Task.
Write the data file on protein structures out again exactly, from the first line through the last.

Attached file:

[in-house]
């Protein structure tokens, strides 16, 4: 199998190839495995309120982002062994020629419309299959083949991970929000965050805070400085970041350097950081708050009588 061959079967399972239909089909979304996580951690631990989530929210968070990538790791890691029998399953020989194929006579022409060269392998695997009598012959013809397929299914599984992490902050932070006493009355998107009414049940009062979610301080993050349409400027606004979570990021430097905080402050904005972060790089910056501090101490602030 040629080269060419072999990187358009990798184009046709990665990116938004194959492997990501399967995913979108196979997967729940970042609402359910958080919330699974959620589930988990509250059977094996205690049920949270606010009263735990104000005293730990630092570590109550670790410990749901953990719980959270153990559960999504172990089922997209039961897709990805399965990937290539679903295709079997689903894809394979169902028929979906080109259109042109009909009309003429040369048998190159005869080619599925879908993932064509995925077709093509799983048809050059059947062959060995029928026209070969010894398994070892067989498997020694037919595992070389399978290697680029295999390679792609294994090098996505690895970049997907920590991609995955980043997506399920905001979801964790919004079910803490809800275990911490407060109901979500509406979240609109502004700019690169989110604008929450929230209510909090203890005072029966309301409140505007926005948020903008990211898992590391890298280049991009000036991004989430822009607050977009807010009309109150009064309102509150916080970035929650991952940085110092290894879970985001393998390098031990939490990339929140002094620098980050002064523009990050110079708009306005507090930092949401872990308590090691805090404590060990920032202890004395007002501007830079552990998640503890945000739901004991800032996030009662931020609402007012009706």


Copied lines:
[in-house]
């Protein structure tokens, strides 16, 4: 199998190839495995309120982002062994020629419309299959083949991970929000965050805070400085970041350097950081708050009588 061959079967399972239909089909979304996580951690631990989530929210968070990538790791890691029998399953020989194929006579022409060269392998695997009598012959013809397929299914599984992490902050932070006493009355998107009414049940009062979610301080993050349409400027606004979570990021430097905080402050904005972060790089910056501090101490602030 040629080269060419072999990187358009990798184009046709990665990116938004194959492997990501399967995913979108196979997967729940970042609402359910958080919330699974959620589930988990509250059977094996205690049920949270606010009263735990104000005293730990630092570590109550670790410990749901953990719980959270153990559960999504172990089922997209039961897709990805399965990937290539679903295709079997689903894809394979169902028929979906080109259109042109009909009309003429040369048998190159005869080619599925879908993932064509995925077709093509799983048809050059059947062959060995029928026209070969010894398994070892067989498997020694037919595992070389399978290697680029295999390679792609294994090098996505690895970049997907920590991609995955980043997506399920905001979801964790919004079910803490809800275990911490407060109901979500509406979240609109502004700019690169989110604008929450929230209510909090203890005072029966309301409140505007926005948020903008990211898992590391890298280049991009000036991004989430822009607050977009807010009309109150009064309102509150916080970035929650991952940085110092290894879970985001393998390098031990939490990339929140002094620098980050002064523009990050110079708009306005507090930092949401872990308590090691805090404590060990920032202890004395007002501007830079552990998640503890945000739901004991800032996030009662931020609402007012009706």